The Road Ahead pt.2

Just last night, the sermon at church was about God’s purpose versus our preference. While the topic can refer to a number of examples in my life, this story came flashing in quicker than a preteen girl can change moods. (Part one of this journey can be read here.)

The decision on whether or not to go forward with adopting the four kiddos we met in the northern part of our state was really already decided for us. It was up to us to answer. We knew once we met them that they were “the ones”. We knew in a way that can’t really be explained. Hubby, our eldest son and I just knew. Hubby a bit less, but he still knew.

I NEVER imagined God wanting us to adopt four.at.one.time. NEVER. I even spoke to God in my heart, “but God, four?!” We were not set up for four, we had not planned on four. Our plans were a bit (very) different, but yet there was this underlying peace, that God was with us. God’s purpose versus our preference.

September 2015 we met our kids, we didn’t bring them home until February 2016. We missed all of the ‘big” holidays with them. When we met them in September, we decided to take the next step rather quickly. We met with our caseworker, his manager in the CYFD office and video conferenced with those involved in the kids’ case. There we were presented a Reader’s Digest version of the kids’ life, personalities,  behaviors, etc. We asked questions, lots of questions. Then it was go home, talk about it, think it over, pray. Then onto the next step. The is where the hold up was. This step required LOTS of paperwork. With four kids, there is a tree’s worth of paper involved just for this one meeting. The copy machine in our kids’ CYFD office was broken. Let me remind you that when you are dealing with foster care you are dealing with the government. We were hoping to bring the kids home by Thanksgiving. No fixed copier. I called everyone I could think of. Thought of EVERY possibility to get those papers copied. No fixed copier. Let me tell you that was one sad Christmas. We missed Thanksgiving, we missed one of the boy’s birthdays, and now we missed Christmas.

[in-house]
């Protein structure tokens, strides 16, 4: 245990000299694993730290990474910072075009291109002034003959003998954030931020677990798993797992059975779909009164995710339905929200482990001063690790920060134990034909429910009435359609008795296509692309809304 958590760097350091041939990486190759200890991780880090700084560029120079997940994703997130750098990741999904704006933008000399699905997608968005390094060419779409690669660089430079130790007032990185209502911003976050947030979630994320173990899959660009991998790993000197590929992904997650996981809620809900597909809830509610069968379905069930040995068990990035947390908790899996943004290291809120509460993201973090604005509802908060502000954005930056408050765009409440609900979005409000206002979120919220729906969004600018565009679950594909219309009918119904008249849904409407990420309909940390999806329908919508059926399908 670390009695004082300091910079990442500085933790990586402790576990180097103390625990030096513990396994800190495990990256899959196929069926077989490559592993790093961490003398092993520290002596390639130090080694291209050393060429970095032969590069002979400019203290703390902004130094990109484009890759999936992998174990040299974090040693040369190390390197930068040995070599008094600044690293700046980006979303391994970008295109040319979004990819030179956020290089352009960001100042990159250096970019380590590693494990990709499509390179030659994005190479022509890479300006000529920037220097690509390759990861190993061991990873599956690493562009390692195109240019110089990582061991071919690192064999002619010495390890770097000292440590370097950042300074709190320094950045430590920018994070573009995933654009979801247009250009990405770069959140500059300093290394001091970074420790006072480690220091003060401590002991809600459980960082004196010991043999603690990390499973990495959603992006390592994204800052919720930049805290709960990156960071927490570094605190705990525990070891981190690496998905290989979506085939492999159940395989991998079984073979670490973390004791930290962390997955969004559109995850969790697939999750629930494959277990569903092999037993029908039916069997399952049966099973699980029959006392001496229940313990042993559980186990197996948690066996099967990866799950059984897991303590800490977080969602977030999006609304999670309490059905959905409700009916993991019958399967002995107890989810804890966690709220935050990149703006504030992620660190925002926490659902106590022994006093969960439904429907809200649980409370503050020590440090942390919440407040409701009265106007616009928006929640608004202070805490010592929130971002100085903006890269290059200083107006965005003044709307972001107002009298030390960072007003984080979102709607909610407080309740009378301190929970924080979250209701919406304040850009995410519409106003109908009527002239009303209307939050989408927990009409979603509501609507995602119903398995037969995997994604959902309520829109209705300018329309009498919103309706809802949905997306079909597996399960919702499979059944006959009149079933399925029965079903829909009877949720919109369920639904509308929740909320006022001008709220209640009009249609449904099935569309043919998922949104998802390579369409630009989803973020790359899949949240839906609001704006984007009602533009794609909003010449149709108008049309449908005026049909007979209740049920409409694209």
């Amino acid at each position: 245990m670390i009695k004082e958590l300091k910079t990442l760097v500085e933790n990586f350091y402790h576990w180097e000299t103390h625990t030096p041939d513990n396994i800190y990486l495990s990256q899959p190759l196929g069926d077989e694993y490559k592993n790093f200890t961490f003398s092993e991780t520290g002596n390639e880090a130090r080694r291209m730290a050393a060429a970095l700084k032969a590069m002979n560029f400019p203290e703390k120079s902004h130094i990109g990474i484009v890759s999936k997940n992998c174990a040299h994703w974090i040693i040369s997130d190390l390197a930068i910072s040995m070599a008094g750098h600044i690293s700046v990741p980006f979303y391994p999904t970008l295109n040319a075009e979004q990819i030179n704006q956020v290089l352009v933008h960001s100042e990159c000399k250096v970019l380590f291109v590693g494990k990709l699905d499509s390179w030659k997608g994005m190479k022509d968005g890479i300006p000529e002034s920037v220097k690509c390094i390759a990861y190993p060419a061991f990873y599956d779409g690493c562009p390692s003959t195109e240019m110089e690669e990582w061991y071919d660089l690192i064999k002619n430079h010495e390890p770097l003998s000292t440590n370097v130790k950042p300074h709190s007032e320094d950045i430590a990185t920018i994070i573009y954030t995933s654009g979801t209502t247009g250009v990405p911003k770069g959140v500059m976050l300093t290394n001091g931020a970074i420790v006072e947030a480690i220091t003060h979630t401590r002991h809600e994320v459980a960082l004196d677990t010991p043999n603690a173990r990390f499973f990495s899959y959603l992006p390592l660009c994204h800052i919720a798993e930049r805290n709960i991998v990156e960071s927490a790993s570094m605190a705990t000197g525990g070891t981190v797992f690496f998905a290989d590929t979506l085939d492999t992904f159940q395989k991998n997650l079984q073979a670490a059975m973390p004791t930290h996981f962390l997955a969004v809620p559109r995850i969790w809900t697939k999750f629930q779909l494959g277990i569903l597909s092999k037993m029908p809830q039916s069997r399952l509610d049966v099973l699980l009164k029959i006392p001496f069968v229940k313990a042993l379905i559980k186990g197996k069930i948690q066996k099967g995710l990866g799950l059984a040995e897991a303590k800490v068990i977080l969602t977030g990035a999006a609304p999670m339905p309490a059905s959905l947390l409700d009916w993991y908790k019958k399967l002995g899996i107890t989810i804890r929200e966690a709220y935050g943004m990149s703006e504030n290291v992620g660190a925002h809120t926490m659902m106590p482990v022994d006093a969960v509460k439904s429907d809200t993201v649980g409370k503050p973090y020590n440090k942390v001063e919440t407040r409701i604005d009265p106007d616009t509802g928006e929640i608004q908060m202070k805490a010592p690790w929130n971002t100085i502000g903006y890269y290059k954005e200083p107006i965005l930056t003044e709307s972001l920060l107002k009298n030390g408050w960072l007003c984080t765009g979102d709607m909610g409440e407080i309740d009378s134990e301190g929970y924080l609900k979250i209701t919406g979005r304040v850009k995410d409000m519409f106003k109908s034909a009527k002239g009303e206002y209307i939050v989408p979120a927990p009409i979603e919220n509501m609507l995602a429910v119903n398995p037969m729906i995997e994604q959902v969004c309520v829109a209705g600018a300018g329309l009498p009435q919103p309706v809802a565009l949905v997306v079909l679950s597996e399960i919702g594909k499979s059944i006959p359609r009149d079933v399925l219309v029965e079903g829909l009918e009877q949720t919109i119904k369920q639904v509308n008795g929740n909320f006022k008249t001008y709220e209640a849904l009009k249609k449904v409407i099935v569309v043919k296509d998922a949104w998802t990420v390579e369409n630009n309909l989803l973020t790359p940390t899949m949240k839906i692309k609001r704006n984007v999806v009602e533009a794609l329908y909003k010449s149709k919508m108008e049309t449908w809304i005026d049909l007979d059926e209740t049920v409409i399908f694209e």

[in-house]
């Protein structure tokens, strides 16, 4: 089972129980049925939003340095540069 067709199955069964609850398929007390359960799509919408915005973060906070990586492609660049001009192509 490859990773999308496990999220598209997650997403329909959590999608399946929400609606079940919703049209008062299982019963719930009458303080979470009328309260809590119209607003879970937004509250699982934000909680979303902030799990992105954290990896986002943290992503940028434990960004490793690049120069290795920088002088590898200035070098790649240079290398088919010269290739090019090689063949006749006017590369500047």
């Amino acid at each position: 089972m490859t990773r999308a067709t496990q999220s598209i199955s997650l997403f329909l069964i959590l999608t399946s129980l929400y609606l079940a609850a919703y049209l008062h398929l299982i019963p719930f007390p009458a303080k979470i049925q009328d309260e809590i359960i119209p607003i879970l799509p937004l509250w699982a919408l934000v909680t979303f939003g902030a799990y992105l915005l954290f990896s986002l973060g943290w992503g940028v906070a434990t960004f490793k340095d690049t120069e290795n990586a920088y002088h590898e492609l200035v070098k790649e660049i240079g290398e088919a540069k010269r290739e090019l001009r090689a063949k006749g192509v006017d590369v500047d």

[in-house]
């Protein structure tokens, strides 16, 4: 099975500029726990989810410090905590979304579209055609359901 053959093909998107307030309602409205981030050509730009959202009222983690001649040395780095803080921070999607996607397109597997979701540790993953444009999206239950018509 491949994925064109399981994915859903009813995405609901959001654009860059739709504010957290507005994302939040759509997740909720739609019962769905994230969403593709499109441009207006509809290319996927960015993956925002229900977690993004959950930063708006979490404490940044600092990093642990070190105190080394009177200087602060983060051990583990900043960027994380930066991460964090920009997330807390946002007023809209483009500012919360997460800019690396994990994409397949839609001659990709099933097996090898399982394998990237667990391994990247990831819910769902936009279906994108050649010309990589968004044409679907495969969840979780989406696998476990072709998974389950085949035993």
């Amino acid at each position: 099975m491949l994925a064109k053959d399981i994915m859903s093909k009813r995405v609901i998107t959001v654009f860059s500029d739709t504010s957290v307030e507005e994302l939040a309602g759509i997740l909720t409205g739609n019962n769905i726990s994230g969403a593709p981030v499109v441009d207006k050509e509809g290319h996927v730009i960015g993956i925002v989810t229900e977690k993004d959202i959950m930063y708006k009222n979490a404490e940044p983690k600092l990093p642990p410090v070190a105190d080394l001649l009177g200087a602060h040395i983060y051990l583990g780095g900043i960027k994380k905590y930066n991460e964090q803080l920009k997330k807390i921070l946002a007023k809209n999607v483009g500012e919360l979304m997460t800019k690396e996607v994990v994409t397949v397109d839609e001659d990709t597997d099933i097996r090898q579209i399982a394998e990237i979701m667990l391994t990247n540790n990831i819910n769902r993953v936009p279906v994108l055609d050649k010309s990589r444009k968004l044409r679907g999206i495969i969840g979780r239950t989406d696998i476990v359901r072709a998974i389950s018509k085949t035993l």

At this point in the game, the kids were still not told that we wanted them. To me, this was the hardest. We knew how we felt. We knew how hard we were trying to bring them home. They had no idea what had happened to the family they met way back in September. Did that family even want them?

I don’t remember when, but I ended up getting ahold of our governor’s liaison. He helped us before, and he came through big time for us again. Not only did the kids’ CYFD office get one brand new copier, they got two! From then on it was pretty smooth going.

So, with the biggest black binder, I have ever seen, Ms. L (the kids’ caseworker) came here to have the next meeting.  Again, more reading, more questions, more notes were taken. Go home read, think, talk, and pray. Onto the next step: calling the foster parents, teachers, etc. of our kids. I had my list of questions, my spot on our bedroom floor where each call was made. For one call, despite using a translator we really didn’t learn much about our little one. One foster mom was headed to the ER at the time I finally reached her!! Yes, the ER. She wasn’t sure if she was having a heart attack or what!?! Okay, so here’s the part where I am like let’s go get our son NOW! Can we break some rules? (If you know me, breaking rules is NOT my thing at all.) I had to leave it, leave him in God’s hands.